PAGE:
Common Childhood Conditions

Dermoid Cysts

What is a dermoid cyst?

Dermoid cysts are cysts that form in or on the skin, usually on the face near the eyebrow, on the scalp or on the chest over the collarbone. They might contain fluid, pus or a thick, white material similar to what is in a pimple.

Sometimes dermoid cysts extend below the skin and may penetrate the bone. Very rarely, dermoid cysts develop inside the body.

Dermoid cysts do not go away on their own. They are removed because they may become infected or may get bigger with time.

Dermoid Cysts in Children

Dermoid cysts develop during pregnancy. They occur when skin cells and things like hair, sweat glands, oil glands or fatty tissue get trapped in the skin as a baby grows in the womb. Dermoid cysts are present at birth (congenital) and are common. It can be months or years before you notice a dermoid cyst on your child because the cysts grow slowly.

Dermoid cyst symptoms are minor, and the cysts are usually painless. They aren’t harmful to your child’s health. If they become infected, the infection must be treated and the cyst should be removed. It is easier to remove cysts and prevent scars if the cyst is removed before it gets infected.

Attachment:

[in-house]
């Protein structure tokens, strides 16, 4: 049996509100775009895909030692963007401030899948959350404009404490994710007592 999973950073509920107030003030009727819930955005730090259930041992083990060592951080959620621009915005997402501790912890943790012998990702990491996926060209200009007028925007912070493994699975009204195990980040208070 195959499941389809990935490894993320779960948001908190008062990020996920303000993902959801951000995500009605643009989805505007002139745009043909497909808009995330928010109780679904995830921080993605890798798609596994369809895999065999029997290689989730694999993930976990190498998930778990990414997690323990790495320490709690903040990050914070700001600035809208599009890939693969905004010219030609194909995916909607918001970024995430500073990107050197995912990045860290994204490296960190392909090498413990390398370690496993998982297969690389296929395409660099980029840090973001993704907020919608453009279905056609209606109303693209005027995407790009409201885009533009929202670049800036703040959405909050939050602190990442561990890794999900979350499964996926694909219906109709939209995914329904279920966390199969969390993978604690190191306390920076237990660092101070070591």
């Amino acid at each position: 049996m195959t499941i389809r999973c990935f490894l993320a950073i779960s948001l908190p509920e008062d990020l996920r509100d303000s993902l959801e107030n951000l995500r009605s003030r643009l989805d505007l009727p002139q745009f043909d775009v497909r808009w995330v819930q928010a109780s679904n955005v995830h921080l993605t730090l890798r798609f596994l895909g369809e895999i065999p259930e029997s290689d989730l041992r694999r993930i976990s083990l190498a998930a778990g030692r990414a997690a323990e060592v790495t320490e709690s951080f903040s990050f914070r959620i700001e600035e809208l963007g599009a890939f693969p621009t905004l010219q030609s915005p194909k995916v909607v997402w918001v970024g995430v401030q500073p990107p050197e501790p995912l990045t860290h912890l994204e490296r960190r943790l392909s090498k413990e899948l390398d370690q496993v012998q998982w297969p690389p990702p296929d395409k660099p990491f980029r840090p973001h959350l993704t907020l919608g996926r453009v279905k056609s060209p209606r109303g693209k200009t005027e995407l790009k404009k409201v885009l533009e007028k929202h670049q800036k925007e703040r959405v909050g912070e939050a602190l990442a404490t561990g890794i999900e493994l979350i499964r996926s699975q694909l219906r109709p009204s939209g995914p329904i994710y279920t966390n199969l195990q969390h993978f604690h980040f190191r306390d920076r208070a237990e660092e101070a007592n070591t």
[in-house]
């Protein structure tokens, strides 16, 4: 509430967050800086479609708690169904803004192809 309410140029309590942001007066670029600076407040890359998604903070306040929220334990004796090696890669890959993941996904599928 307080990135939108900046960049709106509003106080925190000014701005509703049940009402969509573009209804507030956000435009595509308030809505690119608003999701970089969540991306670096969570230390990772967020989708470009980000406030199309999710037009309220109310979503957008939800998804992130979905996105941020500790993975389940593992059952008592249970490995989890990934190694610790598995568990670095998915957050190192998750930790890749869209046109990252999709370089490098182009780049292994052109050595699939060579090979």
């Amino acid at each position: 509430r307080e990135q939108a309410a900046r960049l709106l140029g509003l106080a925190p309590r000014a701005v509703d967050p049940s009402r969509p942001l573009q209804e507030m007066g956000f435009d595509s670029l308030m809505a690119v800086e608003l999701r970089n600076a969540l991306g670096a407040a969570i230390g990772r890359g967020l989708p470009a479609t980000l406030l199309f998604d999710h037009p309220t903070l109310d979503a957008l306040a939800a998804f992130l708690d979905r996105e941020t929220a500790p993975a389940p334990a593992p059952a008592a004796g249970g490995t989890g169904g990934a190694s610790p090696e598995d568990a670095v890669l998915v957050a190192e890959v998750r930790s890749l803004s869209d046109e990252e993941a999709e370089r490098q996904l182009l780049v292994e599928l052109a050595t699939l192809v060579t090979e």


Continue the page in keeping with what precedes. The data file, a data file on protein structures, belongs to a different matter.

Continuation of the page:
Dermoid Cysts at Seattle Children’s

Dermoid cyst treatment is surgery to remove the cyst. Surgeons remove dermoid cysts to prevent infection or because you or your child doesn’t like how it looks. Our general and thoracic surgery team sees many children of all ages with these cysts and has experience removing them from wherever they occur in the body.

Dermoid cyst surgery is usually a simple outpatient procedure. This means your child won’t need to stay in the hospital overnight.

When you come to Seattle Children’s, we connect you with a team of people — including nurses, child life specialists and social workers — who work together to care for all of your child’s needs and help your family through this experience.

Contact Us

To learn more about dermoid cyst treatment at Seattle Children’s, call our General and Thoracic Surgery Department at 206-987-2794 x4.